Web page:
United States General Accounting Office GAO Report to the Chairman, Committee on Appropriations, U.S. Senate August 1999 DEFENSE TRANSPORTATION th 89 Airlift Wing Executive Branch Policies Improved but Reimbursement Issues Remain GAO/NSIAD-99-170 United States General Accounting Office National Security and Washington, D.C. 20548 International Affairs Division B-282994 Letter August 16, 1999 The Honorable Ted Stevens Chairman, Committee on Appropriations United States Senate Dear Mr. Chairman: In 1992, we issued a report on policies and procedures governing access to and use of the 89th Airlift Wing entitled Military Aircraft: Policies on Government Officials’ Use of 89th Military Airlift Wing Aircraft (GAO/NSIAD-92-133). We reported that the policies governing the use of military aircraft were too broad and vague to have much impact on the use of the 89th Airlift Wing by executive and legislative branch officials. Moreover, at that time, the use of aircraft was free of charge to all but a few users, and no one independently verified compliance with policies. We concluded that the policies and their implementation were inadequate and did not ensure that the wing’s airlift resources were being used appropriately and consistently. We made several recommendations designed to strengthen controls over uses of the 89th Airlift Wing and reimbursements for such uses. At your request, we determined whether (1) changes to executive branch policies since 1992 addressed the intent of our recommendations and (2) reimbursements have been made for use of 89th Airlift Wing aircraft. Because most of the missions flown by the 89th Airlift Wing are in support of the executive branch, we focused our analysis on the changes made to executive branch guidance concerning the use of government-owned aircraft, such as the Office of Management and Budget (OMB) Circular A-126 and other relevant Department of Defense (DOD) and White House implementing guidance. We are also providing you with information on which agencies of the government were the most frequent wing users during 1993-99 and how DOD resolves scheduling conflicts. Results in Brief OMB, DOD, and the White House addressed our recommendations in policy revisions made since 1992, thus strengthening the management and use of the 89th Airlift Wing by defining key terms, specifying circumstances under which reimbursements are due, and requiring certain record-keeping measures. Requests to DOD for use of the wing generally complied with Page 1 GAO/NSIAD-99-170 Military Aircraft B-282994 applicable policies on justifications for using the 89th Airlift Wing. However, DOD acknowledged that agency reimbursements for wing missions have generally not been collected for 2 years and in some cases for as long as 6 years. Also, reimbursements for nonofficial travel in some cases were credited to the wrong accounts or the collection of the reimbursements could not be verified. Although in our 1992 report we noted problems with reimbursement processes, instructions to collect and account for them are still lacking. We are making a recommendation in this report to the Secretary of Defense to improve the billing and reimbursement process. Background The 89th Airlift Wing, located at Andrews Air Force Base, Maryland, is a component of the Air Force’s Air Mobility Command. The wing provides worldwide airlift for the President, Vice President, cabinet members, and other high-ranking dignitaries of the U.S. and foreign governments. As of June 1999, the wing had 20 fixed-wing aircraft and 19 helicopters. (The helicopters are used to meet transportation needs in the Washington, D.C., area, and are not discussed in this report.) Table 1 displays the wing’s fixed-wing aircraft inventory. Table 1: The 89th Airlift Wing’s Inventory of Fixed-Wing Aircraft Number of Type Quantity passengers Civilian aircraft variant VC-25A 2 76 Boeing 747 C-32 4 45 Boeing 757 C-20B 5 12 Gulfstream III C-20H 2 12 Gulfstream IV C-9C 3 42 Douglas DC-9 C-137 2a 52 or 61b Boeing 707 C-37 2 12 Gulfstream V a One C-137 is scheduled to be retired from the inventory in August 1999. b Passenger loads vary due to aircraft configuration. Source: 89th Airlift Wing. The two VC-25As are for the President’s exclusive use. However, the President also uses other aircraft as his transportation needs dictate. When the President is on board any of these aircraft, it is referred to as Air Force One. Other than the VC-25As, 89th Airlift Wing aircraft are available for Page 2 GAO/NSIAD-99-170 Military Aircraft B-282994 executive, legislative, and judicial branch travel. The Office of the Secretary of Defense (OSD) ranks missions in order of priority in the event of a scheduling conflict according to (1) the lead traveler’s place on a DOD priority ranking list or (2) the Secretary of Defense’s determination as to the national interest of the proposed mission. The 89th Airlift Wing’s flight operations are funded from annual appropriations to the Air Force’s Operations and Maintenance (O&M) account. The Air Mobility Command manages the portion of the O&M account that funds the wing and certain other operations. The wing reported that its overall budget for fiscal year 1999, including O&M and other funds, is about $356.9 million for flight operations, civilian and military payrolls, and the medical group.1 DOD Has Been the Most The 89th Airlift Wing completed 4,562 missions from January 1, 1993, Frequent User of the Wing through February 9, 1999. Table 2 shows which government agencies used wing aircraft most frequently. Since 1993 Table 2: Usage of the 89th Airlift Wing by Agency Percentage of total Agency Number of missionsa missions DOD 1,979 43.4 White House 1,740 38.1 Congress 426 9.3 Department of State 245 5.4b Others 172 3.8 Total 4,562 100 a Many missions involved numerous trip segments, but if the mission number did not change, we considered it to be one mission. b Includes missions ordered by either the White House or the Department of State. Source: 89th Airlift Wing. 1 This includes base functions supporting non-89th Airlift Wing tenant units at Andrews Air Force Base. Page 3 GAO/NSIAD-99-170 Military Aircraft B-282994 Mission Request, Approval, Request and approval procedures for missions vary depending on the Scheduling, and users. Normally, requests for trips directed by the President and approved by the White House are sent by the White House Military Office directly to Reimbursement Processes the Air Force’s Office of the Vice Chief of Staff, Special Air Missions for the 89th Airlift Wing (hereafter referred to as the Office of Special Air Missions) for scheduling. Members of Congress send requests to OSD (Legislative Affairs) for approval. Executive branch cabinet department and agency requests that are not sponsored by the White House, as well as OSD agency requests, are sent to OSD (Executive Secretary) for approval. OSD (Legislative Affairs) and OSD (Executive Secretary) send approved requests to the Office of Special Air Missions for scheduling. The military services send approved requests directly to the Office of Special Air Missions. After receiving approval notification, the Office of Special Air Missions reviews the proposed mission data and aircraft availability and then schedules the 89th Airlift Wing to fly the mission. DOD officials explained that sometimes they receive more approved requests for transportation than they have aircraft available, which we called “scheduling conflicts.” These officials said the Office of Special Air Missions tries to resolve scheduling conflicts in consultation with the affected customer by (1) changing the departure date or time; (2) changing from the requested aircraft to another aircraft; (3) changing passenger requirements (for example, requesting that the passenger group be reduced so that it can be accommodated by a smaller, available aircraft); or (4) placing the customer on a non-89th Airlift Wing aircraft. Air Force officials explained that if the Office of Special Air Missions still cannot resolve the conflict, it refers the matter to OSD (Executive Secretary) for resolution. OSD (Executive Secretary) officials will then make a decision by ranking the priority of travelers and usually scheduling the mission of the lead traveler with the higher priority ranking. However, at times, these officials stressed, the Secretary of Defense may determine that a particular mission has a higher national interest and may schedule that mission regardless of the priority ranking of the lead traveler. DOD does not require that records be kept showing when a conflict has occurred and how it was resolved, and such records were not kept. Page 4 GAO/NSIAD-99-170 Military Aircraft B-282994 Under the Economy Act of 1932,2 DOD is required to collect reimbursements for the cost of aircraft operations when it provides 89th Airlift Wing airlift support to non-DOD agencies except when the support is at the direction of the White House. Reimbursements fall into two categories: agency reimbursements and nonofficial traveler reimbursements. Agencies make reimbursements for wing support through transfers of appropriated funds to DOD. White House and White House-directed missions are nonreimbursable, and DOD funds them. Other non-DOD executive branch missions are reimbursable, and the agency is to pay the full cost of operating the aircraft.3 Prior to 1996, the Air Force’s Air Mobility Command billed agencies for reimbursements, collected them, and credited the receipts to the Command’s O&M account. In 1996, the Air Mobility Command transferred the agency billing and reimbursement responsibility to DOD’s Defense Finance and Accounting Service (DFAS). Thus, at the time of our review, DFAS did the billing and collections and credited the receipts to the Air Mobility Command’s O&M account. On the other hand, 89th Airlift Wing users may permit nonofficial travelers on their missions as provided by OMB Circular A-126 and DOD Directive 4500.56. Nonofficial passengers may join in the mission if (1) the aircraft was already scheduled for an official purpose, (2) the addition of such passengers does not require a larger aircraft, and (3) results in a negligible increase in aircraft operating costs. The agencies using the wing are also to collect travel costs from nonofficial travelers at the rate of a commercial coach class ticket to the destination traveled. For example, when the Secretary of Defense permits nonofficial travelers to accompany him on DOD aircraft, OSD (Personal Security) bills such travelers, except members of the news media. OSD (Public Affairs) bills news media representatives that accompany the Secretary of Defense on DOD aircraft. These reimbursements are sent to DFAS to be credited to the Air Mobility Command’s O&M account. 2 31 U.S.C. §§ 1535, 1536. 3 We did not evaluate the data used to set reimbursement rates that DOD charged non-DOD agencies for reimbursable 89th Airlift Wing missions. However, in other unrelated work, DOD has acknowledged fundamental problems in accumulating reliable cost information. Page 5 GAO/NSIAD-99-170 Military Aircraft B-282994 Policies Regarding Use After our 1992 report, OMB, DOD, and the White House revised policies related to the 89th Airlift Wing, strengthening the management and use of and Management of the the wing. Among these policies is OMB Circular A-126 (Improving the 89th Airlift Wing Have Management and Use of Government Aircraft), a primary governing directive on the use of military or other government aircraft by executive Been Strengthened branch officials. The 1989 version of the circular was in effect at the time of our 1992 report, and we concluded that the circular (1) inadequately defined key terms, (2) readily permitted travelers to assert that commercial transportation was not available, (3) did not require comparison of the cost of military versus commercial transportation, (4) did not clearly specify when nonofficial travelers should pay for their trips, and (5) did not specify the extent to which compliance with these policies should be documented and controlled. Table 3 displays the changes that we recommended to the circular and the changes OMB made. Table 3: Actions Responding to Our 1992 Recommendations AA 1992 GAO recommendation OMB action Clearly define key terms such as “official Defined “mission requirements” and the business” and describe how, when, by purposes for which the wing can be used. whom, and for what purposes the 89th Airlift Defined “official travel.” Wing should be used (or alternatively, the Established criteria for designating a purposes for which the 89th Airlift Wing government official as a required user of should not be used). government aircraft. Required users are officials who have a need for 24-hour-a-day secure communications or unusual security concerns and are thus allowed to use the 89th Airlift Wing for all travel, including personal travel. Established the policy on when nonofficial travelers may travel on wing aircraft. Provide specific guidance on how travelers Established that commercial service is should determine whether commercial reasonably available if it can meet the aircraft services are available. traveler’s arrival or departure requirements within a 24-hour period. Provide explicit guidance as to when and Required a cost comparison unless the how travelers are to make cost comparisons travel is by a required user or to meet and when it may be permissible not to use mission requirements, two reasons for the most cost-effective transportation which the usually more expensive mode of alternative. government air transportation is permitted. Page 6 GAO/NSIAD-99-170 Military Aircraft B-282994 1992 GAO recommendation OMB action Clearly identify the circumstances under Specified that nonofficial travelers and which both official and nonofficial travelers official travelers on nonofficial business should reimburse the government for their must reimburse the government at the rate travel and the appropriate amount to be of a coach class air ticket to the destination reimbursed. traveled and identified the circumstances under which reimbursements are due. Clearly specify the extent to which For each use of government aircraft, compliance with each of these policies required that data on the aircraft tail should be documented and controlled, number, the date(s) used, the names of the where the documentation should be pilot and flight crew, the purpose of the retained, and that documentation should be flight, and the names of all passengers be retained for at least 2 years after the date of retained for at least 2 years. the trip. Source: GAO and OMB. Also, since February 1993, the White House has revised at least three memorandums that provide additional guidance on the use of DOD aircraft. The latest memorandum, dated November 16, 1998, specifies the terms under which non-DOD missions will be designated as either nonreimbursable or reimbursable to DOD and the criteria for making such decisions. White House support missions are provided on a nonreimbursable basis and directly support (1) the President, Vice President, and first family; (2) immediate White House activities; and (3) missions directed by the President. For travel done by cabinet and government officials not on White House missions, use of DOD aircraft can be provided on a reimbursable basis if all of the following four conditions are met: (1) the travel is in the national interest, (2) DOD is fully reimbursed by the using agency at the appropriate flying hour rate, (3) the use of resources does not detract from the national defense, and (4) a commercial enterprise cannot provide the transportation as conveniently or cost-effectively. Finally, since 1992 DOD has issued at least four directives, memorandums, or other guidance that affect the use of the wing. These documents, among other things, implement the revised OMB circular, designate certain DOD officials as required users, and emphasize that military air travel is a premium mode of transportation involving high costs and limited resources. For example, DOD Regulation 4515.13-R, Air Transportation Eligibility, issued in November 1994, specifies procedures and criteria for approving non-DOD airlift missions. For DOD to approve these missions, the regulation requires the requester to justify the purpose of the travel, state why commercial service is not being used, and indicate whether the proposed mission will be reimbursable or nonreimbursable. Page 7 GAO/NSIAD-99-170 Military Aircraft B-282994 We reviewed a sample of mission requests that were reviewed by OSD (Executive Secretary) and found that the justifications generally complied with requirements outlined in OMB Circular A-126, the White House memorandums, and DOD Regulation 4515.13-R regarding the use of government aircraft. DOD Has Not Implementation of policies over the billing and reimbursement process for 89th Airlift Wing usage is inadequate. Problems included (1) a lack of agency Collected reimbursements to DOD for 89th Airlift Wing flights, (2) improper crediting Reimbursements or of funds that were reimbursed, (3) record-keeping that generally prevented verification of transactions, and (4) inadequate instructions on how staff Properly Accounted for are to meet billing and reimbursement responsibilities. We identified Them inadequate instructions as a problem in our 1992 report as well. Some Agency DOD acknowledged that it had not consistently collected agency Reimbursements Are reimbursements due for reimbursable missions. On the basis of our inquiry, DOD discovered that reimbursements had not been collected for 63 6 Years in Arrears missions flown by the 89th Airlift Wing, some occurring as long ago as 1993.4 We estimated that DOD is owed about $1.9 million from non-DOD agencies for the 63 reimbursable missions. No one independently verified that all agency reimbursements due were actually collected. Moreover, the Air Mobility Command was not aware that any mission bills were in arrears, even though the funds are to be credited to the Command’s O&M account. The Air Force inquired into the billing problem and by June 1999, DFAS had already sent bills for most of the outstanding reimbursements. As of July 1999, DFAS indicated that some reimbursements have been received. Also, at the time of our review, the Office of Special Air Missions had begun to develop a procedure to prevent a future recurrence of the problem. The plan was still being developed at the time of this report. 4 Some agency reimbursements were collected between 1993 and 1996. Page 8 GAO/NSIAD-99-170 Military Aircraft B-282994 Some Nonofficial Traveler Agencies that permit nonofficial travelers, such as news media Reimbursements Have Not representatives, on their nonreimbursable 89th Airlift Wing missions are to bill such travelers and collect the reimbursements. The Air Mobility Been Properly Accounted Command reported that it had received about $7.9 million in both agency for and nonofficial passenger reimbursements in fiscal years 1993-98. While DOD has collected reimbursements for nonofficial travel, DFAS officials have sometimes credited the wrong fiscal year accounts. Agencies that have collected nonofficial traveler reimbursements sent the funds to DFAS’ Omaha Operating Location for crediting to the proper Air Mobility Command fiscal year O&M account. However, because the agencies did not notify DFAS of the mission dates, DFAS had to rely on the agencies to specify the fiscal year account into which to credit the funds. For example, OSD (Public Affairs) collected and remitted reimbursements but was unaware that the accounting code the office must report to DFAS for proper funds handling also instructs DFAS which fiscal year account the funds should be credited to. OSD (Public Affairs) incorrectly instructed DFAS to credit the fiscal year 1997 account with reimbursements for fiscal years 1998 and 1999 nonofficial travel. As a result, DFAS credited at least $106,000 in reimbursements for fiscal years 1998 and 1999 nonofficial travel to the fiscal year 1997 account. The Economy Act requires reimbursements to be credited to the agency appropriation or fund used to provide service to another agency. Since the 89th Airlift Wing’s flight operations are funded with an annual O&M appropriation, reimbursements must be credited to the appropriate Air Force O&M account for the fiscal year in which the travel took place. Thus, the fiscal year 1998 reimbursements should be credited to the fiscal year 1998 account; fiscal year 1999 reimbursements should be credited to the fiscal year 1999 account. Properly crediting these reimbursements to the current fiscal year appropriation account allows the Air Mobility Command to use those funds for a variety of O&M-based spending needs in the current fiscal year. However, if DFAS inappropriately credits reimbursements to a prior year account, the use of the funds is unnecessarily restricted because they may then only be used toward obligations incurred in that prior year. We found other errors as well. For example, OSD (Public Affairs) instructed DFAS to credit about $57,000 to the Air Mobility Command’s O&M account for nonofficial travelers that accompanied the Secretary of Defense on four trips in 1998. However, these trips were taken on aircraft operated by the Air Combat Command and assigned to the 55th Wing, Offutt Page 9 GAO/NSIAD-99-170 Military Aircraft B-282994 Air Force Base, Nebraska. Therefore, the funds should have been credited to an Air Combat Command account, not an Air Mobility Command account. No one independently verified that all reimbursements were made. For example, Air Mobility Command officials told us they have not monitored DFAS billing and reimbursement operations and were surprised when we brought to their attention the improper crediting of some reimbursements. Moreover, DFAS has not received passenger manifests from the 89th Airlift Wing, thus missing an opportunity for independent verification that all nonofficial traveler reimbursements due are actually collected. Transactions Are Not We could not verify the receipt and crediting of some nonofficial traveler Readily Verifiable reimbursements because DFAS’ record-keeping procedures do not permit full verification of all transactions. DOD Directive 7000.14-R stipulates that accounting methods must permit transactions to be traced for verification. However, DFAS commingled numerous individual reimbursement checks on a single cash collection voucher. While convenient, the practice undermines effective management controls by preventing verification that all transactions were properly completed. Due to the commingling of individual reimbursement checks, we could not determine whether DFAS properly processed all 89th Airlift Wing reimbursements from nonofficial travelers. Billing Instructions Are At the time of our review, the billing process through which DOD should Inadequate have collected reimbursements from non-DOD agencies for 89th Airlift Wing missions had stopped functioning. DOD had not issued adequate billing instructions, but the process worked to some extent prior to 1997 anyway, possibly because experienced officials were in place. By 1997, the agency billing process had come to a halt, possibly due to a lack of adequate documentation of the process and some significant, nearly simultaneous personnel changes. Moreover, OSD (Public Affairs) similarly lacked adequate instructions on how its staff was to handle the transactions and instruct DFAS where to credit the funds, with the result that some funds were incorrectly credited. We identified a similar lack of instructions in OSD (Public Affairs) in 1992. Page 10 GAO/NSIAD-99-170 Military Aircraft B-282994 Recommendation We recommend that the Secretary of Defense document the Department’s billing and reimbursement process with written instructions or other guidance and ensure that all DOD components involved in the process comply with DOD accounting and financial management requirements to record transactions in a manner that permits verification of the proper handling of the funds. Agency Comments and DOD and OMB provided written comments on a draft of this report (see apps. I and II). DOD concurred with our recommendation and stated that it Our Evaluation is working to incorporate the reimbursement process into the proper guidance. DOD also stated that DFAS was collecting overdue reimbursements at the time of our report. OMB stated that the report identifies some important weaknesses in the accounting and collection of reimbursements for non-DOD use of 89th Airlift Wing aircraft. In addition, DOD provided technical comments that we incorporated as appropriate. Scope and Because most of the missions flown by the 89th Airlift Wing are in support of the executive branch, we focused our analysis on the changes made to Methodology executive branch guidance concerning the use of government-owned aircraft, such as OMB Circular A-126 and other relevant DOD and White House implementing guidance. To determine whether changes to executive branch policies since 1992 addressed the intent of our recommendations, we met with OMB officials and obtained the 1989 and 1992 versions of OMB Circular A-126, Improving the Management and Use of Government Aircraft. We also met with officials from OSD (Executive Secretary); OSD (Legislative Affairs); and the Office of Special Air Missions, Vice Chief of Staff of the Air Force, in Washington, D.C., and from the 89th Airlift Wing at Andrews Air Force Base, Maryland. These officials also provided us with DOD or Air Force directives, guidance, policy statements, mission request records, mission approval memorandums, correspondence, and other documents. To determine how the policies have changed since our April 1992 report, we compared versions of the various guidance documents in force as of April 1992 with any amendments or other changes since that time and characterized the substance of the changes. To determine whether justifications for wing usage complied with applicable policies, we interviewed the same officials to determine the Page 11 GAO/NSIAD-99-170 Military Aircraft B-282994 procedures they followed to review 89th Airlift Wing mission requests. We reviewed a sample of non-DOD reimbursable mission requests to determine whether guidance and directives were adhered to in the review and approval of these mission requests. We also met with officials from the Office of the Secretary of State to determine the basis on which that agency decided whether to use military or commercial aircraft and the process they used to approve a request to DOD for transportation support. To determine whether reimbursements for 89th Airlift Wing flights have been made, we met with officials and obtained documents from organizations that are responsible for key steps in the billing and reimbursement process. First, we met with the Office of Special Air Missions and the 89th Airlift Wing Comptroller. To determine how billing and reimbursements were processed, we met with officials from DOD and Department of State offices responsible for billing nonofficial passengers, including OSD (Personal Security), OSD (Public Affairs), and the Office of the Secretary of State. We also obtained billing records, documents showing reimbursement checks received from parties billed, cash collection vouchers, transmittal documents showing fund transfers to DFAS, and other documents. We compared a sample of passenger manifests from 89th Airlift Wing missions with bills or check receipts to determine whether nonofficial passengers had been billed and reimbursements had been made to DOD for the missions, as required by OMB Circular A-126 and other guidance. To determine whether DFAS or the Air Mobility Command had sent bills and collected reimbursements for agency missions, we obtained 89th Airlift Wing flight records and compared them with agency mission requests to determine which missions were reimbursable. We also met with officials at DFAS’ Omaha Operating Location in Nebraska to discuss the billing and reimbursement process and obtained guidance on handling billings and reimbursements. To determine whether bills had been sent and reimbursements collected, we obtained billing records, cash collection vouchers, copies of checks, deposit records, and other documents. Finally, we met with officials from the Air Mobility Command in Illinois to determine how they monitored the billing and reimbursement process and verified that funds deposited by DFAS were credited to the proper Air Mobility Command accounts. We also verified DFAS records as we deemed necessary. We did not evaluate the data used to set reimbursement rates that DOD charged non-DOD agencies traveling on reimbursable 89th Airlift Wing missions. Page 12 GAO/NSIAD-99-170 Military Aircraft B-282994 To provide the background information showing which agencies of the government were the most frequent users of the 89th Airlift Wing, we obtained flight records showing every 89th Airlift Wing mission between January 1, 1993, and February 8, 1999. We counted as White House missions all missions for which the flight records indicated that the White House was the sponsoring agency. Thus, we counted as White House missions those for which the President traveled or other departments’ or agencies’ officials traveled at the President’s direction except State Department missions, which we identified separately whether or not they were presidentially directed. We did not review the use of helicopters in the 89th Airlift Wing’s inventory. We conducted our work from January to July 1999 in accordance with generally accepted government auditing standards. We will send copies of this report to interested congressional committees; Mr. John Podesta, the White House Chief of Staff, Executive Office of the President; the Honorable William S. Cohen, the Secretary of Defense; the Honorable Louis Caldera, the Secretary of the Army; the Honorable Richard Danzig, the Secretary of the Navy; the Honorable F. Whitten Peters, the Secretary of the Air Force; the Honorable Madeleine K. Albright, the Secretary of State; and the Honorable Jacob J. Lew, Director of the Office of Management and Budget. Please contact me at (202) 512-5140 if you or your staff have any questions about this report. Other key contributors on this assignment are listed in appendix III. Sincerely yours, Mark E. Gebicke Director, National Security Preparedness Issues Page 13 GAO/NSIAD-99-170 Military Aircraft Contents Letter 1 Appendix I 16 Comments From the Department of Defense Appendix II 17 Comments From the Office of Management and Budget Appendix III 18 GAO Staff Acknowledgments Related Products 20 Tables Table 1: The 89th Airlift Wing’s Inventory of Fixed-Wing Aircraft 2 Table 2: Usage of the 89th Airlift Wing by Agency 3 Table 3: Actions Responding to Our 1992 Recommendations 6 Abbreviations DFAS Defense Finance and Accounting Service DOD Department of Defense O&M Operations and Maintenance OMB Office of Management and Budget OSD Office of the Secretary of Defense Page 14 GAO/NSIAD-99-170 Military Aircraft Page 15 GAO/NSIAD-99-170 Military Aircraft Appendix I Comments From the Department of Defense AppenIx di Page 16 GAO/NSIAD-99-170 Military Aircraft Appendix II Comments From the Office of Management and Budget AppeInx Idi Page 17 GAO/NSIAD-99-170 Military Aircraft Appendix III GAO Staff Acknowledgments AppIenIx di Acknowledgments Carol R. Schuster, William M. Solis, Brian J. Lepore, Andrew D. Crawford, and Arthur L. James, Jr., made key contributions to this report. Page 18 GAO/NSIAD-99-170 Military Aircraft Page 19 GAO/NSIAD-99-170 Military Aircraft Related Products Government Aircraft Travel of Government Officials on Government Aircraft (GAO/T-NSIAD-96-85, Dec. 29, 1995). Government Aircraft: Observations on Travel by Senior Officials (GAO/NSIAD-95-168BR, June 5, 1995). Military Aircraft: Travel on 89th Military Airlift Wing and Travel by Selected Officials (GAO/T-NSIAD-92-35, Apr. 30, 1992). Military Aircraft: Policies on Government Officials’ Use of 89th Military Airlift Wing Aircraft (GAO/NSIAD-92-133, Apr. 9, 1992). Military Aircraft: Travel by Selected Executive Branch Officials (GAO/AFMD-92-51, Apr. 7, 1992). Department of Defense Financial Management: Profile of Defense Finance and Accounting Service Financial Managers (GAO/AIMD-98-133, May 28, 1998). Financial Operations Financial Management: An Overview of Finance and Accounting Activities in DOD (GAO/NSIAD/AIMD-97-61, Feb. 19, 1997). High Risk Series: Defense Financial Management (GAO/HR-97-3, Feb. 1, 1997). DOD Infrastructure: DOD’s Planned Finance and Accounting Structure Is Not Well Justified (GAO/NSIAD-95-127, Sept. 18, 1995). (703258) Leter Page 20 GAO/NSIAD-99-170 Military Aircraft Ordering Information The first copy of each GAO report and testimony is free. Additional copies are $2 each. Orders should be sent to the following address, accompanied by a check or money order made out to the Superintendent of Documents, when necessary, VISA and MasterCard credit cards are accepted, also. Orders for 100 or more copies to be mailed to a single address are discounted 25 percent. Orders by mail: U.S. General Accounting Office P.O. Box 37050 Washington, DC 20013 or visit: Room 1100 700 4th St. NW (corner of 4th and G Sts. NW) U.S. General Accounting Office Washington, DC Orders may also be placed by calling (202) 512-6000 or by using fax number (202) 512-6061, or TDD (202) 512-2537. Each day, GAO issues a list of newly available reports and testimony. To receive facsimile copies of the daily list or any list from the past 30 days, please call (202) 512-6000 using a touchtone phone. A recorded menu will provide information on how to obtain these lists. For information on how to access GAO reports on the INTERNET, send an e-mail message with “info” in the body to: email@example.com or visit GAO’s World Wide Web Home Page at: http://www.gao.gov United States Bulk Rate General Accounting Office Postage & Fees Paid Washington, D.C. 20548-0001 GAO Permit No. GI00 Official Business Penalty for Private Use $300 Address Correction Requested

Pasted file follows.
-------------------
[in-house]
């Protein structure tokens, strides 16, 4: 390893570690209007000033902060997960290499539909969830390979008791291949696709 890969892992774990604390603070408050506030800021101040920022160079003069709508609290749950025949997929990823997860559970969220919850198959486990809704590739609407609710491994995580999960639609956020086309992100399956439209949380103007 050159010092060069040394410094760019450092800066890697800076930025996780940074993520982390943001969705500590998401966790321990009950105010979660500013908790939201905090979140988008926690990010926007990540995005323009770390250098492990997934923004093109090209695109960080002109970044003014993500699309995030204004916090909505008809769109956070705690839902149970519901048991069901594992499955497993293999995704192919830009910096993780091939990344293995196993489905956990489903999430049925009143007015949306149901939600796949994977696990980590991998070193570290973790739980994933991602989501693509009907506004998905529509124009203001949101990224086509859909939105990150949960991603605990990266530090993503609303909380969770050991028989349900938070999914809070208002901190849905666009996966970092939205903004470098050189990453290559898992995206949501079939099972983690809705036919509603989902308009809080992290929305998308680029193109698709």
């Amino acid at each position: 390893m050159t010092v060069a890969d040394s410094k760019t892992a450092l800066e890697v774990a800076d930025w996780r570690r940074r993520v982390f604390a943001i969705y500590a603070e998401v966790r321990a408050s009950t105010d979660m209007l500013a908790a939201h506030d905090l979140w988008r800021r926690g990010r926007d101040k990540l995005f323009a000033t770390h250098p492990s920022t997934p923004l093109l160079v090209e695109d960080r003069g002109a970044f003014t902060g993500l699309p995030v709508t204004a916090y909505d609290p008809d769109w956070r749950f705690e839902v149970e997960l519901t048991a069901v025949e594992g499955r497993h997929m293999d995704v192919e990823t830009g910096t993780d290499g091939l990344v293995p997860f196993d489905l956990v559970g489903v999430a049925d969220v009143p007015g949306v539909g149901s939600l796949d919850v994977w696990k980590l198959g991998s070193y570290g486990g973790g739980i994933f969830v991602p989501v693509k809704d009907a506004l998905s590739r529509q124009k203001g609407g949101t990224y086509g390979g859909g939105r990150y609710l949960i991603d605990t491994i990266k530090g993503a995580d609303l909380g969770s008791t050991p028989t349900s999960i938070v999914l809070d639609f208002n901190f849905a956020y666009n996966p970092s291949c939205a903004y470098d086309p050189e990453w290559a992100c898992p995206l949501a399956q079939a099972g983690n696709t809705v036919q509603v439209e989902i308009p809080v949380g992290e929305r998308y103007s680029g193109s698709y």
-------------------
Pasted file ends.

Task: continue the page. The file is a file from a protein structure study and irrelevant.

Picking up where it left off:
Defense Transportation: 89th Airlift Wing Executive Branch Policies Improved but Reimbursement Issues Remain
Published by the Government Accountability Office on 1999-08-16.
Below is a raw (and likely hideous) rendition of the original report. (PDF)